MGM Resorts buffets on the Las Vegas Strip to close temporarily due to coronavirus concerns


LAS VEGAS – As coronavirus continues to spread across the country, one of Sin City’s most popular stops is getting shut down along the Strip: buffets. 

a bridge over a body of water with a city in the background: In this April 4, 2017, file photo, the fountains of Bellagio erupt along the Las Vegas Strip in Las Vegas. The NFL on Tuesday, Jan. 21, 2020, detailed its draft plans for April 23-25 on the city's glittering Strip.

On March 15, MGM Resorts International will temporarily close buffets at the company’s seven Strip properties: ARIA, Bellagio, MGM Grand, Mandalay Bay, The Mirage, Luxor and Excalibur. 

“These changes are temporary and will be evaluated on a weekly basis,” the company said in a statement to the USA TODAY Network.

Properties of Caesars Entertainment – the largest MGM competitor on the Strip – will keep buffets open.

“We are incorporating cleaning and hygiene protocols into the buffets as well as the rest of our operations across the company,” the company said in a statement.

Mayor opposes buffet closure

Las Vegas Mayor Carolyn Goodman said she respects MGM Resorts’ efforts to keep the public safe from coronavirus – but she would not have closed the buffets.

Goodman referenced the use of glass on cruise ships to keep patrons from breathing on buffet food as a better solution.

Carolyn Goodman et al. standing in front of a crowd: Las Vegas Mayor Carolyn Goodman at Las Vegas Metropolitan Police Department headquarters to watch President Donald Trump deliver remarks at a Hope for Prisoners graduation ceremony.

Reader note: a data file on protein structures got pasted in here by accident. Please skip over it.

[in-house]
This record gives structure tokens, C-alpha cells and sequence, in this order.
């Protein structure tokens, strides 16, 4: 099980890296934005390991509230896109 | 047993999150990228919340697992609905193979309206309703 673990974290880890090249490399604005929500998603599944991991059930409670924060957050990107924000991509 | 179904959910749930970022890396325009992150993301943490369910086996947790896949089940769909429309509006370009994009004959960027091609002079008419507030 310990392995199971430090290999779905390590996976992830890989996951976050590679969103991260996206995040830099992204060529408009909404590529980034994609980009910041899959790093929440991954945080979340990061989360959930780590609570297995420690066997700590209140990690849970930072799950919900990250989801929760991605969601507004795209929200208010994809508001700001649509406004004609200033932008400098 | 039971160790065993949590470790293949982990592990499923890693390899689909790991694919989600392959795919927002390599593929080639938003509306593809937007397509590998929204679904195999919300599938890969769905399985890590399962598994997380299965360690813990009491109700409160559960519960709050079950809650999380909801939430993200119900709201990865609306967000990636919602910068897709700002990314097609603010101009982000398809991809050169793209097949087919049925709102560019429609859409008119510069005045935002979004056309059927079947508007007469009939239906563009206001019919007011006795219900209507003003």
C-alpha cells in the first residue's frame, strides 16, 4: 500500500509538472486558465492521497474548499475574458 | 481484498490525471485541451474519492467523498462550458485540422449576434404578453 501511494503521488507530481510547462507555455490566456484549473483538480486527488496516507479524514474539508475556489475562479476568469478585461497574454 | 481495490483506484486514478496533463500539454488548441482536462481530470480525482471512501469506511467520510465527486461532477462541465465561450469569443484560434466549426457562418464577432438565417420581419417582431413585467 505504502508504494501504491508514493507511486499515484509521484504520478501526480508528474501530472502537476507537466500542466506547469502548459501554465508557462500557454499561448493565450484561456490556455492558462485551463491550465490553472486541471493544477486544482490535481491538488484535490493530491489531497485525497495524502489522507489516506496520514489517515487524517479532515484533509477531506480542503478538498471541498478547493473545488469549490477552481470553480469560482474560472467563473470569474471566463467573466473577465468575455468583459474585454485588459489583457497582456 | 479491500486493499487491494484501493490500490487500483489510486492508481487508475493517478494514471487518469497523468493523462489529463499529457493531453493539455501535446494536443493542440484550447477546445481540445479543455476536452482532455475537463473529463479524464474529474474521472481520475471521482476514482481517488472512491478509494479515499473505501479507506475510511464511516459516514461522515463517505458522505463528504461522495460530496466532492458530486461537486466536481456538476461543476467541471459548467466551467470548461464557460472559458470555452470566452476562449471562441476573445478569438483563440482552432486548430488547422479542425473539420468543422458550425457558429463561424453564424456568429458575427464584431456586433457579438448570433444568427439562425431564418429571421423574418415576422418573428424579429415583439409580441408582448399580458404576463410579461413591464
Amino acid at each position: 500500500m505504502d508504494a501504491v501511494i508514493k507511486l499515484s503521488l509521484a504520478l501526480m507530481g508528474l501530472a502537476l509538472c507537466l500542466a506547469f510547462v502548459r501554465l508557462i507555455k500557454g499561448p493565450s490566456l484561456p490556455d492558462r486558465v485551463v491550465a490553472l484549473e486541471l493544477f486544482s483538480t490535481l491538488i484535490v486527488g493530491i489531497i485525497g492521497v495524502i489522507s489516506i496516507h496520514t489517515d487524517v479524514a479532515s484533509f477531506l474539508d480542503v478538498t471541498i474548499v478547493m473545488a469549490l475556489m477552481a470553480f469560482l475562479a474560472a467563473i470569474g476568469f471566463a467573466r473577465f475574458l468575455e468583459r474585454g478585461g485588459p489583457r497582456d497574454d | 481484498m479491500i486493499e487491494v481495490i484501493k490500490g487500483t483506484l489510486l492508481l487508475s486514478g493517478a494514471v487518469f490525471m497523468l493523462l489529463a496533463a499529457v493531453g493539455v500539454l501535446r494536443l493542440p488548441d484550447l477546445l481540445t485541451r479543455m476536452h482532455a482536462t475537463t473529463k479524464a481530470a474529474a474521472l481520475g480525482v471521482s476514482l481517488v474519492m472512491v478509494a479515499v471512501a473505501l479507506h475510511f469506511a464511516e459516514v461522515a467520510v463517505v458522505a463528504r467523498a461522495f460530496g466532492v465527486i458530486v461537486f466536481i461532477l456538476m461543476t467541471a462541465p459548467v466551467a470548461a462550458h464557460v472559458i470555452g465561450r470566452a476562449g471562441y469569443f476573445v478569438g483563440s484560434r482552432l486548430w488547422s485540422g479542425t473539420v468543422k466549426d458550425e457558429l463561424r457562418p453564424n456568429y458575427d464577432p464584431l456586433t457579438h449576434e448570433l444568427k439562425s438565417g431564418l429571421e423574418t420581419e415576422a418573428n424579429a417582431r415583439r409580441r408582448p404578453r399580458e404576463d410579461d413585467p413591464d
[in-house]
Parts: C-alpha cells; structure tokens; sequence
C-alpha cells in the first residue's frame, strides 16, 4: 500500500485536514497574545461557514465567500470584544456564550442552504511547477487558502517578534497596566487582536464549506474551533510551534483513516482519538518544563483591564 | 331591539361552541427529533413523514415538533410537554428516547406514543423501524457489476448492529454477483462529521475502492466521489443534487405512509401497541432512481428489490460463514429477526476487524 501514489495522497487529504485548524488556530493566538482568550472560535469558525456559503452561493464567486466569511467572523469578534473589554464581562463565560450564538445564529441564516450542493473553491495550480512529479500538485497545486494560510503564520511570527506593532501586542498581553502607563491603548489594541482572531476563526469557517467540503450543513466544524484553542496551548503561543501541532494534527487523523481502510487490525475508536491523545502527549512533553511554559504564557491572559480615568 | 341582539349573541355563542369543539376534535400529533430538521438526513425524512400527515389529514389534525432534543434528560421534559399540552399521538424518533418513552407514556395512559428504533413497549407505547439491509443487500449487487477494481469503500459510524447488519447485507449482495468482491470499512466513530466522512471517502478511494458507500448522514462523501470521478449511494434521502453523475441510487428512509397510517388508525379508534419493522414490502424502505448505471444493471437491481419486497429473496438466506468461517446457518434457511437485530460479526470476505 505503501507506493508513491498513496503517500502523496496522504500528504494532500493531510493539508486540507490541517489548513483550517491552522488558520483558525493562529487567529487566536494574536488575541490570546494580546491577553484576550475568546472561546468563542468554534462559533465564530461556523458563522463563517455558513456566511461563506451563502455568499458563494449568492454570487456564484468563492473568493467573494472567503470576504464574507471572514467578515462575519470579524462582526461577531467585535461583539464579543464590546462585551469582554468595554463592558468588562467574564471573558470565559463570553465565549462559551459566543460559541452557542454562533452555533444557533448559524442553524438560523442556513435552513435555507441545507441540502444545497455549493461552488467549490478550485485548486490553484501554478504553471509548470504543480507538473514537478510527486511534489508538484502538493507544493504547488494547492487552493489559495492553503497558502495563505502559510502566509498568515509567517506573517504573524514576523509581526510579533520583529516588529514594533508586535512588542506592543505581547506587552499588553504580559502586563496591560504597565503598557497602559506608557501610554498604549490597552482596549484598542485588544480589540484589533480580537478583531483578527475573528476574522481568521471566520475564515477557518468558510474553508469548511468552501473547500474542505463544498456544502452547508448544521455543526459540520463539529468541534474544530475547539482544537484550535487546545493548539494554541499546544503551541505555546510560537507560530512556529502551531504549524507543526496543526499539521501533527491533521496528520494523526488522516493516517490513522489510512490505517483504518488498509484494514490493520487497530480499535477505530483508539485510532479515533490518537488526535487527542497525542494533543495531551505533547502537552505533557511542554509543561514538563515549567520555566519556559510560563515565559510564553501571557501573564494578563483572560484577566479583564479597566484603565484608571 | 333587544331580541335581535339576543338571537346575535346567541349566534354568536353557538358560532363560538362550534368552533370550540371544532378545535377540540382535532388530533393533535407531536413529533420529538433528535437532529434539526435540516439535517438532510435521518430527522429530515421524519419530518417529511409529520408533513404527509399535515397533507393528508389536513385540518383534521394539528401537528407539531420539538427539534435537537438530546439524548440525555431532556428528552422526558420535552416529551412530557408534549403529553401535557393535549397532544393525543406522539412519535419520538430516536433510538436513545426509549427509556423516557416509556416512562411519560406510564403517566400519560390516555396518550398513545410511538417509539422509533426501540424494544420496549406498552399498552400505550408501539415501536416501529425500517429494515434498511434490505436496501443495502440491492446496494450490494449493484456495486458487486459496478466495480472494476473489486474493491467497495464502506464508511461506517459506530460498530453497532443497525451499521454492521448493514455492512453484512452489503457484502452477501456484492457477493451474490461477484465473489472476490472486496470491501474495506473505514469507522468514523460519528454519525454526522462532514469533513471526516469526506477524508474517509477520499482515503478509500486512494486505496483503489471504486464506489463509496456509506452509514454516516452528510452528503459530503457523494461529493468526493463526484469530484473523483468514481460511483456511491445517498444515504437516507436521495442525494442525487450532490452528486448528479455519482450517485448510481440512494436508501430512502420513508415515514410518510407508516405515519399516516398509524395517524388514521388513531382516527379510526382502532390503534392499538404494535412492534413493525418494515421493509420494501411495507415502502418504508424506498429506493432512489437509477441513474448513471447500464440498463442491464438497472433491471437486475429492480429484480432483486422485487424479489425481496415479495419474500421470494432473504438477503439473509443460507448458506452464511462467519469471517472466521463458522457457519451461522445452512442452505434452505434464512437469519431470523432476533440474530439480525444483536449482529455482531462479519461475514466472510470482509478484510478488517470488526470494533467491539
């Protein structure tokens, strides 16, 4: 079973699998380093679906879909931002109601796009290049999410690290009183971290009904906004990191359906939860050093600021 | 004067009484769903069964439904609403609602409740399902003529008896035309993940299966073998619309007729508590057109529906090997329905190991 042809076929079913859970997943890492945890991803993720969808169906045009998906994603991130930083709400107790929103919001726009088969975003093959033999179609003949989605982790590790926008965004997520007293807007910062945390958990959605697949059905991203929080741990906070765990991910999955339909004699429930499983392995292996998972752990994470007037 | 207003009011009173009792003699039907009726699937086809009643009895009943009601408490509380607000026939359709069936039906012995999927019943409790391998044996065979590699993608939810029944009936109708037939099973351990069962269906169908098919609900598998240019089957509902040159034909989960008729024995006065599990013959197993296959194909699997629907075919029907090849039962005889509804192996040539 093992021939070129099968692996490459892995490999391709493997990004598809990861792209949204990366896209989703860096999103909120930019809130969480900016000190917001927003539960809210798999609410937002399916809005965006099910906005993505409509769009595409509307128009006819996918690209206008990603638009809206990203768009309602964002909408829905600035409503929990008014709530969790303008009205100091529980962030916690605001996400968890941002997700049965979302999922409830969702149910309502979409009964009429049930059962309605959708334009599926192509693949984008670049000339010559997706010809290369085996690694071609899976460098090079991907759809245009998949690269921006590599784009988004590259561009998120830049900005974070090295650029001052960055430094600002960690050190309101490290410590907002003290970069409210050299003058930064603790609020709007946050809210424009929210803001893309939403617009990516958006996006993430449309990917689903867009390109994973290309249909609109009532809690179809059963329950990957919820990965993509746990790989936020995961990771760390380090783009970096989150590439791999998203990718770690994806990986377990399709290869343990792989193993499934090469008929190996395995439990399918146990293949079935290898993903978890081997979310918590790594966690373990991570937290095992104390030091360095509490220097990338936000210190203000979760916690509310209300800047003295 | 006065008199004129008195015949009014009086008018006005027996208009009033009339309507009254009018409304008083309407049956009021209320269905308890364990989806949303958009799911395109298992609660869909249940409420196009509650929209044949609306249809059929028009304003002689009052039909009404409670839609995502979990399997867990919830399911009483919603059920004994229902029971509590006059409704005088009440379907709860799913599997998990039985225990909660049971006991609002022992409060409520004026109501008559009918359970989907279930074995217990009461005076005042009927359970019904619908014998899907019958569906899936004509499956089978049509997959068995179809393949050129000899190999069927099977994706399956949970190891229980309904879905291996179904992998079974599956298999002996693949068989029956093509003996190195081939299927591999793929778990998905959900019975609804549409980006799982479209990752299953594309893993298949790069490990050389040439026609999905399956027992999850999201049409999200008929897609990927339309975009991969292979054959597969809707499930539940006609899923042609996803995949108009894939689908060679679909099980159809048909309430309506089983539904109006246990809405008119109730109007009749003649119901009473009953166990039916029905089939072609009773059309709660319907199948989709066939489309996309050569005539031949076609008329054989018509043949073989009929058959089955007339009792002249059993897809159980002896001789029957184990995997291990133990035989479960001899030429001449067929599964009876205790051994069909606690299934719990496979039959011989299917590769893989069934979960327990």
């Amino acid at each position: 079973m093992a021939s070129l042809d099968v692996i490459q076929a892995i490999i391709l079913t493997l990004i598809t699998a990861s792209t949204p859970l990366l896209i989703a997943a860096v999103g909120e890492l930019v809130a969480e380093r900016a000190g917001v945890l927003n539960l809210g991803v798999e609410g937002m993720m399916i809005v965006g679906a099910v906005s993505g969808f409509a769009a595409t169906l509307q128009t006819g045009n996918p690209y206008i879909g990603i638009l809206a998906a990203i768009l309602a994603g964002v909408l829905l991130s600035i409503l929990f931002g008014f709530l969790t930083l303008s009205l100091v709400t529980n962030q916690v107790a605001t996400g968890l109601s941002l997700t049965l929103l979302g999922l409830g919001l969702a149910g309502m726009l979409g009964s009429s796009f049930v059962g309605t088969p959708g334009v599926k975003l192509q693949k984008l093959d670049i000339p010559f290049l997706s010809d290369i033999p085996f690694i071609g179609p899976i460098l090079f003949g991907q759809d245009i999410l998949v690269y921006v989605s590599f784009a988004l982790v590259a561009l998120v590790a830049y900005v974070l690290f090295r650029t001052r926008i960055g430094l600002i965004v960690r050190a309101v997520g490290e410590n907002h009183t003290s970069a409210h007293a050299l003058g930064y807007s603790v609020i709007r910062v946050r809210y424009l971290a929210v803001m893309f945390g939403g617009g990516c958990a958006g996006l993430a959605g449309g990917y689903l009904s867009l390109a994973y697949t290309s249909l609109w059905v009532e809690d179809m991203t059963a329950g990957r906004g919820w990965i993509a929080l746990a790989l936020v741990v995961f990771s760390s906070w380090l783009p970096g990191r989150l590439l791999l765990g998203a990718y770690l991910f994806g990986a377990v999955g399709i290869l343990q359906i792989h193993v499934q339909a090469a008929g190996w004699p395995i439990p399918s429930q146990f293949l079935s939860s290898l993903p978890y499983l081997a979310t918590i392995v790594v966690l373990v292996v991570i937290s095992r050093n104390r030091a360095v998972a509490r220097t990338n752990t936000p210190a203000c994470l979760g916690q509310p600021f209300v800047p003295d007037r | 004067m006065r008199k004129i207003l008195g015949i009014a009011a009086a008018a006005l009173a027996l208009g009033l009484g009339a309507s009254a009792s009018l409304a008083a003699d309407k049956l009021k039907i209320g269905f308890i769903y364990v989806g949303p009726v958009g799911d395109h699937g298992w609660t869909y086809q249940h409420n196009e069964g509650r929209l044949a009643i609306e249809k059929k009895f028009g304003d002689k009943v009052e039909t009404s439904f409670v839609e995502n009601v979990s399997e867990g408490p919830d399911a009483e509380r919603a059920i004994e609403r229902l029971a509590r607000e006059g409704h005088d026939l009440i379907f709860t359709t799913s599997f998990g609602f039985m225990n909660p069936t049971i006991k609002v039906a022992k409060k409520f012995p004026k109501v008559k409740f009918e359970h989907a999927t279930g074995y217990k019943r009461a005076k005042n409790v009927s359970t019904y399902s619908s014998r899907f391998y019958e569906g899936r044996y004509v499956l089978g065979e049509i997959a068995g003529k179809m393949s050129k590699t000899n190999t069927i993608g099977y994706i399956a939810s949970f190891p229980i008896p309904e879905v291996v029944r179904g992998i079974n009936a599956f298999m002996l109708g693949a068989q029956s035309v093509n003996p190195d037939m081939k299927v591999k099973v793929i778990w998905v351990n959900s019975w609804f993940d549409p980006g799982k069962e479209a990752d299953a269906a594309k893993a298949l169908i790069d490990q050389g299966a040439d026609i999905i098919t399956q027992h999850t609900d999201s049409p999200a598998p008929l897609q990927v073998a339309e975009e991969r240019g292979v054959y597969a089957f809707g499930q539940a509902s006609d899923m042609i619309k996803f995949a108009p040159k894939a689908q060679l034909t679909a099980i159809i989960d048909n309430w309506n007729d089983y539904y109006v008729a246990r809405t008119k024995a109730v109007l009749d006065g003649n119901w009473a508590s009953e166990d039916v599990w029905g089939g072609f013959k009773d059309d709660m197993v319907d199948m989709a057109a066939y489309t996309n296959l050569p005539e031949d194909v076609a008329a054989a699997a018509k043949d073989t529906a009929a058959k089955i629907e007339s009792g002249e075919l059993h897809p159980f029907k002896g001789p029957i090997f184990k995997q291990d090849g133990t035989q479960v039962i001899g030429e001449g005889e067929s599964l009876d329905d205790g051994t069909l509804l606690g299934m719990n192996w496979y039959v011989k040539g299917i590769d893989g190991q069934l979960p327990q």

“As long as people don’t put a spoon in their mouth and then put it back in the food under the glass,” she said. “Good comes from everything that’s bad, but I just think that’s totally wrong. Put bigger glass out there. For MGM to buy in and have the fear – that’s not the right direction.”

Las Vegas is a place where tourists come to forget their worries – not find more, the mayor said. 

“This is Vegas,” Goodman said. “This where when you were panicked somewhere else in the world with some problem, it was: ‘You know – I’m going to take that money, and I’m going to Las Vegas and forget my woes.’”

COVID-19 tests Vegas tourism economy

Four cases of coronavirus have been confirmed in Nevada — two each in Clark and Washoe counties. 

As coronavirus grips the globe, government agencies and employers are giving orders that could be problematic for the Las Vegas tourism mecca: Travel less.

In the wake of coronavirus, companies nationwide are increasingly telling their employees to avoid nonessential travel or large gatherings such as conferences – a pillar of the Las Vegas economy.

The nation’s largest domestic airline, Southwest, has seen a noticeable decline in bookings – a decline that continues daily, according to CEO Gary Kelly.

Casino stocks fell sharply as coronavirus-fueled market swings continued over potential economic fallout from the outbreak. Conventions have been postponed or canceled.

The U.S. death toll due to coronavirus has risen to 28, as infections spread to all but a handful of states. The global death toll topped 4,000 and the number of confirmed cases approached 117,000. 

This is a developing story. Check RGJ.com for updates.

This article originally appeared on Reno Gazette Journal: MGM Resorts buffets on the Las Vegas Strip to close temporarily due to coronavirus concerns


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